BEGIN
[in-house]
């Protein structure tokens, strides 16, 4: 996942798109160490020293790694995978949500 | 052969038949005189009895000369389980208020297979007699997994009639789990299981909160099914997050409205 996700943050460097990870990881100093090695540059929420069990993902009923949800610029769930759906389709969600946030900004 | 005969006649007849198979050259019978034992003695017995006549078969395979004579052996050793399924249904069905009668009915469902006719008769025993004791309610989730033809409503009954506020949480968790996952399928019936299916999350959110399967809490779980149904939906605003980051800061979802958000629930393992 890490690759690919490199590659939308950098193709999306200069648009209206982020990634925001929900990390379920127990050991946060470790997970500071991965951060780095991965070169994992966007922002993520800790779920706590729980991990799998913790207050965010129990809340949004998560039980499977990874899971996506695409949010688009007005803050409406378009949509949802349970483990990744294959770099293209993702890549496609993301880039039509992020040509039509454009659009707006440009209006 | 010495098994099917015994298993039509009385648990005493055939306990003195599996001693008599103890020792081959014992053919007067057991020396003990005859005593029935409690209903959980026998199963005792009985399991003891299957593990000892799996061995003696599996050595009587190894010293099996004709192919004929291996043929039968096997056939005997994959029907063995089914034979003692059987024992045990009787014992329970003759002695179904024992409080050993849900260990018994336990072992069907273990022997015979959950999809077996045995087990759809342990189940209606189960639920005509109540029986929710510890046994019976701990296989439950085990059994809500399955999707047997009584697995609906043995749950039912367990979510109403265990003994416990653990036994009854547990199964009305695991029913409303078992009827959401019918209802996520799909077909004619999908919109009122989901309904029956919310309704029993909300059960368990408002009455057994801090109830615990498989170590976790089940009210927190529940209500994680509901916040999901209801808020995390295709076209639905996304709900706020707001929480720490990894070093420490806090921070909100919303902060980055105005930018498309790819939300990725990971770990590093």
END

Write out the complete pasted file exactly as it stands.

[in-house]
């Protein structure tokens, strides 16, 4: 996942798109160490020293790694995978949500 | 052969038949005189009895000369389980208020297979007699997994009639789990299981909160099914997050409205 996700943050460097990870990881100093090695540059929420069990993902009923949800610029769930759906389709969600946030900004 | 005969006649007849198979050259019978034992003695017995006549078969395979004579052996050793399924249904069905009668009915469902006719008769025993004791309610989730033809409503009954506020949480968790996952399928019936299916999350959110399967809490779980149904939906605003980051800061979802958000629930393992 890490690759690919490199590659939308950098193709999306200069648009209206982020990634925001929900990390379920127990050991946060470790997970500071991965951060780095991965070169994992966007922002993520800790779920706590729980991990799998913790207050965010129990809340949004998560039980499977990874899971996506695409949010688009007005803050409406378009949509949802349970483990990744294959770099293209993702890549496609993301880039039509992020040509039509454009659009707006440009209006 | 010495098994099917015994298993039509009385648990005493055939306990003195599996001693008599103890020792081959014992053919007067057991020396003990005859005593029935409690209903959980026998199963005792009985399991003891299957593990000892799996061995003696599996050595009587190894010293099996004709192919004929291996043929039968096997056939005997994959029907063995089914034979003692059987024992045990009787014992329970003759002695179904024992409080050993849900260990018994336990072992069907273990022997015979959950999809077996045995087990759809342990189940209606189960639920005509109540029986929710510890046994019976701990296989439950085990059994809500399955999707047997009584697995609906043995749950039912367990979510109403265990003994416990653990036994009854547990199964009305695991029913409303078992009827959401019918209802996520799909077909004619999908919109009122989901309904029956919310309704029993909300059960368990408002009455057994801090109830615990498989170590976790089940009210927190529940209500994680509901916040999901209801808020995390295709076209639905996304709900706020707001929480720490990894070093420490806090921070909100919303902060980055105005930018498309790819939300990725990971770990590093």